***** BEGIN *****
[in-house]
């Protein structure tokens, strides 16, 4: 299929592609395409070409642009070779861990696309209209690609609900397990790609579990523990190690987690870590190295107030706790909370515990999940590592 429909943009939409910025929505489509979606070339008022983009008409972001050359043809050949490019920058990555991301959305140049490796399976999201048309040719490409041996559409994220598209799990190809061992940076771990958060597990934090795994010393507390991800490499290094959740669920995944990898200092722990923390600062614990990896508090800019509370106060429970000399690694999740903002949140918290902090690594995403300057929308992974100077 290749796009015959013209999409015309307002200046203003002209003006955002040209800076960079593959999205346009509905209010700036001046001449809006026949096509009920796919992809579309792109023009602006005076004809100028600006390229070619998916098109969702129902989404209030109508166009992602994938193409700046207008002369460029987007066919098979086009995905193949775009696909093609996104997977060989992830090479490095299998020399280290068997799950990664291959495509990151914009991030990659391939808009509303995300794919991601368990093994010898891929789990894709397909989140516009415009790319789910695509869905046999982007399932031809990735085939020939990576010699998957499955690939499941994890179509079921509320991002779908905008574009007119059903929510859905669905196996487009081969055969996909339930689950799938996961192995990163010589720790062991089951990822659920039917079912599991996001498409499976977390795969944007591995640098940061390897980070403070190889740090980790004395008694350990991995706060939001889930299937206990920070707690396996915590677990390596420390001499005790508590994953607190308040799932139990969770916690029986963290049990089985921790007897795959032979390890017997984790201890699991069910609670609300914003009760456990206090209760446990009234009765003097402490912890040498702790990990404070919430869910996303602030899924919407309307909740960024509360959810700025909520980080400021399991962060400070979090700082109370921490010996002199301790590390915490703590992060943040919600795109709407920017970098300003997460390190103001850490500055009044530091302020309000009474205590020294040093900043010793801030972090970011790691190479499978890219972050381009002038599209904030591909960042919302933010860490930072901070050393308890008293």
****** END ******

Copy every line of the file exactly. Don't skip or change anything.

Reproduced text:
[in-house]
């Protein structure tokens, strides 16, 4: 299929592609395409070409642009070779861990696309209209690609609900397990790609579990523990190690987690870590190295107030706790909370515990999940590592 429909943009939409910025929505489509979606070339008022983009008409972001050359043809050949490019920058990555991301959305140049490796399976999201048309040719490409041996559409994220598209799990190809061992940076771990958060597990934090795994010393507390991800490499290094959740669920995944990898200092722990923390600062614990990896508090800019509370106060429970000399690694999740903002949140918290902090690594995403300057929308992974100077 290749796009015959013209999409015309307002200046203003002209003006955002040209800076960079593959999205346009509905209010700036001046001449809006026949096509009920796919992809579309792109023009602006005076004809100028600006390229070619998916098109969702129902989404209030109508166009992602994938193409700046207008002369460029987007066919098979086009995905193949775009696909093609996104997977060989992830090479490095299998020399280290068997799950990664291959495509990151914009991030990659391939808009509303995300794919991601368990093994010898891929789990894709397909989140516009415009790319789910695509869905046999982007399932031809990735085939020939990576010699998957499955690939499941994890179509079921509320991002779908905008574009007119059903929510859905669905196996487009081969055969996909339930689950799938996961192995990163010589720790062991089951990822659920039917079912599991996001498409499976977390795969944007591995640098940061390897980070403070190889740090980790004395008694350990991995706060939001889930299937206990920070707690396996915590677990390596420390001499005790508590994953607190308040799932139990969770916690029986963290049990089985921790007897795959032979390890017997984790201890699991069910609670609300914003009760456990206090209760446990009234009765003097402490912890040498702790990990404070919430869910996303602030899924919407309307909740960024509360959810700025909520980080400021399991962060400070979090700082109370921490010996002199301790590390915490703590992060943040919600795109709407920017970098300003997460390190103001850490500055009044530091302020309000009474205590020294040093900043010793801030972090970011790691190479499978890219972050381009002038599209904030591909960042919302933010860490930072901070050393308890008293």